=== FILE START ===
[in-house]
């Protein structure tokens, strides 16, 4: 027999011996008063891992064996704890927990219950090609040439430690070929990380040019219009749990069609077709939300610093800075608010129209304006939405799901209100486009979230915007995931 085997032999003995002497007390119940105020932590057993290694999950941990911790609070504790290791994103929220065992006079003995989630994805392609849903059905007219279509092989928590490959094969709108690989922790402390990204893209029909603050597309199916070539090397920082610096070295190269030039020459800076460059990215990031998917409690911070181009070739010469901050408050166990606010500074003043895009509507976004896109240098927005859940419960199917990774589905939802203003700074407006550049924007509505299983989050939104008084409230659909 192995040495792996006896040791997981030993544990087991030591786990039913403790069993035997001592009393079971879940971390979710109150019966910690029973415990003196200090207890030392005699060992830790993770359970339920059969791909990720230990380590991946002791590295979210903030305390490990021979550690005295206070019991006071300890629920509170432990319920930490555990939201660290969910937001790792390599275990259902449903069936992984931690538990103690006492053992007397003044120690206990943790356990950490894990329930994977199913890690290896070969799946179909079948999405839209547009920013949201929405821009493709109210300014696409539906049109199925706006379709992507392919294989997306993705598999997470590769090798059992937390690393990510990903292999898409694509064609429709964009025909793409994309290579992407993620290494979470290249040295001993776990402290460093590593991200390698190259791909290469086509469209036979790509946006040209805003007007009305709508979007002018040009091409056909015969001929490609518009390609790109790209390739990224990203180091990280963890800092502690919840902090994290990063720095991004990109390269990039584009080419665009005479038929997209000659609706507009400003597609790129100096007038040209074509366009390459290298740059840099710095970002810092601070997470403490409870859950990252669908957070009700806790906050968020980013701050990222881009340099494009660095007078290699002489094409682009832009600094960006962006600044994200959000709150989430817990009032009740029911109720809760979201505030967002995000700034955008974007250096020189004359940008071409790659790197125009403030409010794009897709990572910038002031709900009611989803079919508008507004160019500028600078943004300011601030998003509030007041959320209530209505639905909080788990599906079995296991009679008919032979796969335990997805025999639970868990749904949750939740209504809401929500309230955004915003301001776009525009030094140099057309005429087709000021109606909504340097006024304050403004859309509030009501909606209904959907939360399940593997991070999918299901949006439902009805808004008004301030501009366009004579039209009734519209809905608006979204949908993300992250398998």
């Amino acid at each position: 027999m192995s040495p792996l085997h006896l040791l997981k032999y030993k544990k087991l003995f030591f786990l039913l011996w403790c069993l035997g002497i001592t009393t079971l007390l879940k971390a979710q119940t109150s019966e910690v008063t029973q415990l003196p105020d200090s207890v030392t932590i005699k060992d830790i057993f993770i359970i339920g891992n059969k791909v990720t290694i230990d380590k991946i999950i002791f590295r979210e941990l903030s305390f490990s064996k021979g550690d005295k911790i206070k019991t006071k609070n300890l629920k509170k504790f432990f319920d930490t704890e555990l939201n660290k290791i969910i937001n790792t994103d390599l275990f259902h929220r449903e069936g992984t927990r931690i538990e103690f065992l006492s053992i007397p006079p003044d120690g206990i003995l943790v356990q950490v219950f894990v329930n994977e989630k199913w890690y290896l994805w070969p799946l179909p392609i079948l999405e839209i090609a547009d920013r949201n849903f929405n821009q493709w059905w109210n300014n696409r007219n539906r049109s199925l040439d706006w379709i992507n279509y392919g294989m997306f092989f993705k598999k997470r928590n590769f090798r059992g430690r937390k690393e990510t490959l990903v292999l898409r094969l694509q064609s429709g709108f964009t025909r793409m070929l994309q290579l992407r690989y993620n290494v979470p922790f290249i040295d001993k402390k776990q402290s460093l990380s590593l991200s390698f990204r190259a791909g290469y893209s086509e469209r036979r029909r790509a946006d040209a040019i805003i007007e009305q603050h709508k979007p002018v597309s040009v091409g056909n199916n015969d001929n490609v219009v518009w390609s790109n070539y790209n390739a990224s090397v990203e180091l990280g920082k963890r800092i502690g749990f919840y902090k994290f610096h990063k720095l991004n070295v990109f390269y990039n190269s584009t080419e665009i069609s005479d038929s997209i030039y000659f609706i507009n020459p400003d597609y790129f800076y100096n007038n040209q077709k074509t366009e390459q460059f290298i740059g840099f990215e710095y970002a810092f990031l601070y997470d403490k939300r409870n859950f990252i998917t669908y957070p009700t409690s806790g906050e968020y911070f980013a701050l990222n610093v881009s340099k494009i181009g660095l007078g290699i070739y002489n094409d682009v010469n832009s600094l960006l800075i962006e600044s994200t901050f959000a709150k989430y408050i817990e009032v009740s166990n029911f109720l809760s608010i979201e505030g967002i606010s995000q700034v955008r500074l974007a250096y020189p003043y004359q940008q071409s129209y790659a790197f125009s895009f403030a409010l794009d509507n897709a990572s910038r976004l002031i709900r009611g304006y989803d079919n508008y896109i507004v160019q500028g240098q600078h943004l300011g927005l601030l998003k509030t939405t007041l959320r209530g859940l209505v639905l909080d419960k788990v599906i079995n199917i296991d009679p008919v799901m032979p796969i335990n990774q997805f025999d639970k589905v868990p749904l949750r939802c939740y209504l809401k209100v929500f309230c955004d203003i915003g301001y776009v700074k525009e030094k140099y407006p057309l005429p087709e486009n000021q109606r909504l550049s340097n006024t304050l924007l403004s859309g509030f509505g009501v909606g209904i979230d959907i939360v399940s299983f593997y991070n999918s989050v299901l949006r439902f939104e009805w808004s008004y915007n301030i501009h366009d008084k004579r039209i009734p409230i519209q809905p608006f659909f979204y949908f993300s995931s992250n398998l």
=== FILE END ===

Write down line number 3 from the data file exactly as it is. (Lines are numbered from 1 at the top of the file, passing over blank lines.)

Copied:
């Amino acid at each position: 027999m192995s040495p792996l085997h006896l040791l997981k032999y030993k544990k087991l003995f030591f786990l039913l011996w403790c069993l035997g002497i001592t009393t079971l007390l879940k971390a979710q119940t109150s019966e910690v008063t029973q415990l003196p105020d200090s207890v030392t932590i005699k060992d830790i057993f993770i359970i339920g891992n059969k791909v990720t290694i230990d380590k991946i999950i002791f590295r979210e941990l903030s305390f490990s064996k021979g550690d005295k911790i206070k019991t006071k609070n300890l629920k509170k504790f432990f319920d930490t704890e555990l939201n660290k290791i969910i937001n790792t994103d390599l275990f259902h929220r449903e069936g992984t927990r931690i538990e103690f065992l006492s053992i007397p006079p003044d120690g206990i003995l943790v356990q950490v219950f894990v329930n994977e989630k199913w890690y290896l994805w070969p799946l179909p392609i079948l999405e839209i090609a547009d920013r949201n849903f929405n821009q493709w059905w109210n300014n696409r007219n539906r049109s199925l040439d706006w379709i992507n279509y392919g294989m997306f092989f993705k598999k997470r928590n590769f090798r059992g430690r937390k690393e990510t490959l990903v292999l898409r094969l694509q064609s429709g709108f964009t025909r793409m070929l994309q290579l992407r690989y993620n290494v979470p922790f290249i040295d001993k402390k776990q402290s460093l990380s590593l991200s390698f990204r190259a791909g290469y893209s086509e469209r036979r029909r790509a946006d040209a040019i805003i007007e009305q603050h709508k979007p002018v597309s040009v091409g056909n199916n015969d001929n490609v219009v518009w390609s790109n070539y790209n390739a990224s090397v990203e180091l990280g920082k963890r800092i502690g749990f919840y902090k994290f610096h990063k720095l991004n070295v990109f390269y990039n190269s584009t080419e665009i069609s005479d038929s997209i030039y000659f609706i507009n020459p400003d597609y790129f800076y100096n007038n040209q077709k074509t366009e390459q460059f290298i740059g840099f990215e710095y970002a810092f990031l601070y997470d403490k939300r409870n859950f990252i998917t669908y957070p009700t409690s806790g906050e968020y911070f980013a701050l990222n610093v881009s340099k494009i181009g660095l007078g290699i070739y002489n094409d682009v010469n832009s600094l960006l800075i962006e600044s994200t901050f959000a709150k989430y408050i817990e009032v009740s166990n029911f109720l809760s608010i979201e505030g967002i606010s995000q700034v955008r500074l974007a250096y020189p003043y004359q940008q071409s129209y790659a790197f125009s895009f403030a409010l794009d509507n897709a990572s910038r976004l002031i709900r009611g304006y989803d079919n508008y896109i507004v160019q500028g240098q600078h943004l300011g927005l601030l998003k509030t939405t007041l959320r209530g859940l209505v639905l909080d419960k788990v599906i079995n199917i296991d009679p008919v799901m032979p796969i335990n990774q997805f025999d639970k589905v868990p749904l949750r939802c939740y209504l809401k209100v929500f309230c955004d203003i915003g301001y776009v700074k525009e030094k140099y407006p057309l005429p087709e486009n000021q109606r909504l550049s340097n006024t304050l924007l403004s859309g509030f509505g009501v909606g209904i979230d959907i939360v399940s299983f593997y991070n999918s989050v299901l949006r439902f939104e009805w808004s008004y915007n301030i501009h366009d008084k004579r039209i009734p409230i519209q809905p608006f659909f979204y949908f993300s995931s992250n398998l």